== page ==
Meanwhile, news that the western-imposed embargo on Tehran might end revived the Iranian option in Europe’s energy agenda. Iran, holding 33.6 trillion cubic meters of proven gas reserves, sharing 18 percent of total global gas reserves, tries hard to position itself as “Russia's only competitor for Europe”.

The experts note that despite the hope Iranians got following the Lausanne talks, the country is not ready to satisfy EU’s gas demand and replace Russia as a key supplier, as it lags behind in gas extraction.

"The major challenge in getting Iranian gas to Europe seems to be under-investment in the gas sector - there are infrastructural constraints, namely Iran’s geographical distribution of resources relative to its consumption as well as a lack of production and export infrastructure in the country," Chi Kong Chyong said.

“Iran’s gas resources (e.g., South Pars field) are in the south of the country and hence would require substantial investment to build new and modernize existing pipelines to bring gas to the north-west to tap into Europe’s southern gas corridor. Thus, Iran as a source for Europe’s flagship southern corridor is not a viable proposition, at least in the medium term,” he stressed.

Dimitar Bechev, a senior visiting fellow at LSEE Research on South Eastern Europe, shared such views noting that there is very little in terms of cross-border infrastructures to carry gas from Iran to Europe.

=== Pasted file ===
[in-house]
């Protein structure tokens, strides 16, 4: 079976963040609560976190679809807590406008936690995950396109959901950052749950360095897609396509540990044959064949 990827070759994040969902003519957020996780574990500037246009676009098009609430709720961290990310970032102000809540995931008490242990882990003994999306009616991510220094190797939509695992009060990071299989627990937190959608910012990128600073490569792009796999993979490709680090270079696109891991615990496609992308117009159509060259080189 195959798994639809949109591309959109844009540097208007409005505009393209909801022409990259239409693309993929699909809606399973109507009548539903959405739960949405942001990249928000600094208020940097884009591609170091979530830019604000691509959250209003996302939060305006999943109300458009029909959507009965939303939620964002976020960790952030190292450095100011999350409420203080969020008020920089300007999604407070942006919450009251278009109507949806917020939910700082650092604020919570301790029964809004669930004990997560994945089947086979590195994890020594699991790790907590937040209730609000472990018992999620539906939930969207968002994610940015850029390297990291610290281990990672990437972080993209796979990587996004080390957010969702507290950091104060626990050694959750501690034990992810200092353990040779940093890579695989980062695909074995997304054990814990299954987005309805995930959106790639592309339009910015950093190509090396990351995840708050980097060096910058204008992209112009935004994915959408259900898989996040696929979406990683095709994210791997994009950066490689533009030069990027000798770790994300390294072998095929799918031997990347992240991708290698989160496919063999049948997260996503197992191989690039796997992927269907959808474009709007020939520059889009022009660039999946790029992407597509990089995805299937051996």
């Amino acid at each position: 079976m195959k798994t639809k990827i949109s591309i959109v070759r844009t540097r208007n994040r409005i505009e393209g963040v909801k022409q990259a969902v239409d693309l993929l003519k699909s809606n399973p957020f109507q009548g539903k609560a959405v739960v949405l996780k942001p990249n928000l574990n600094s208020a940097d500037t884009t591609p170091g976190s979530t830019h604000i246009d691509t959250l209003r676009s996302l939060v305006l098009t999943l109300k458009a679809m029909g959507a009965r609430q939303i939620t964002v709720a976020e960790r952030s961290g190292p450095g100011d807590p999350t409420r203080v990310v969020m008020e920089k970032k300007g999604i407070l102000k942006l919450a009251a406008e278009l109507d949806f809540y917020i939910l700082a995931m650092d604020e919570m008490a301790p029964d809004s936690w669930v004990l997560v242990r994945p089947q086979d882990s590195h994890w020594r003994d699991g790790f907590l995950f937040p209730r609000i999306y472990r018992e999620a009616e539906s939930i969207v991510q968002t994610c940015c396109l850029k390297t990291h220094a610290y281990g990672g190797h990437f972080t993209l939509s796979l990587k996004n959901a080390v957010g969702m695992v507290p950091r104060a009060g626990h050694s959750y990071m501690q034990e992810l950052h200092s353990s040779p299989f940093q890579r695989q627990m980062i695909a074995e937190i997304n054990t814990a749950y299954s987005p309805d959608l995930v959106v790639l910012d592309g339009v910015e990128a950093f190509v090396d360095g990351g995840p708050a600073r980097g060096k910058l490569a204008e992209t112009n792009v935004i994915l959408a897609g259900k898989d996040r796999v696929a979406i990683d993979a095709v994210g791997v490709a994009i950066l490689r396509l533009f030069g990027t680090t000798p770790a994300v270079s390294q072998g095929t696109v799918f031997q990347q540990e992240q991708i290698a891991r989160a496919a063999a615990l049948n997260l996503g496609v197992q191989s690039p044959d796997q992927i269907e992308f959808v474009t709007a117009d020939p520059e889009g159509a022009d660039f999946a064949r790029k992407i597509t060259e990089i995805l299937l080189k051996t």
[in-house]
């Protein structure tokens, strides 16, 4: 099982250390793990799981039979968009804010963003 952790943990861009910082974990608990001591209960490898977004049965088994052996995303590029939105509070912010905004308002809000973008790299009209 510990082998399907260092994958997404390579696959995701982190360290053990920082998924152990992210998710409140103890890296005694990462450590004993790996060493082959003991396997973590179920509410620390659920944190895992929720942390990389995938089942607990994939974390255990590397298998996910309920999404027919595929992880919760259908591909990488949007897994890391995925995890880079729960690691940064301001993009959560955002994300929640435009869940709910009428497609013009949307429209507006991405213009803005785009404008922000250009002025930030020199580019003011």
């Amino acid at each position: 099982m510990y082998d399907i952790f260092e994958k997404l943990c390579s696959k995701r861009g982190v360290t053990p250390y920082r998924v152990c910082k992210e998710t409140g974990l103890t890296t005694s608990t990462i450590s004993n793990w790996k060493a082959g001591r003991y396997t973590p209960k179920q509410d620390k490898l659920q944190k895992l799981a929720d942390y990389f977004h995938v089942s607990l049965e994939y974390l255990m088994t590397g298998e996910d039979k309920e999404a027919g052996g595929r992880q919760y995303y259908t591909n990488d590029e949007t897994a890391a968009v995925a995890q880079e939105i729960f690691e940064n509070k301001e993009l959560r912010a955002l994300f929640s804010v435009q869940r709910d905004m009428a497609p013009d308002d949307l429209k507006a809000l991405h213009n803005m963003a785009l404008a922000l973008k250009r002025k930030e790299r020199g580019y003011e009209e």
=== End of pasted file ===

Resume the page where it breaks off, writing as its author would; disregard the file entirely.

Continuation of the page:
“Iran charges more than Russian Gazprom or Azerbaijan’s SOCAR on its long-term contract,” Bechev wrote in an e-mail to AzerNews. “Becoming a net gas exporter will involve massive investments but I'm not sure there's a strong case to be made to international firms when it comes to the prospect of low gas prices in the medium term.”

Consumption of natural gas by EU countries hit 369.90 - million tonnes of oil equivalent in 2014, compared to 388.60 mtoe in 2013 and 393,50 mtoe in 2012, according to Euromonitor International.

The European Union boosted its efforts to diversify energy supplies, but the EU members vary in their approach and lack of firm energy security policy threatens the Central and Eastern Europe, where countries are mostly dependent on Russia, the supplier of 30 percent of EU gas.


Gulgiz Dadashova is the deputy editor-in-chief of the Baku-based AzerNews newspaper. Her professional interests focus on energy issues, banking and transportation.

Follow the author on Twitter: @GulgizD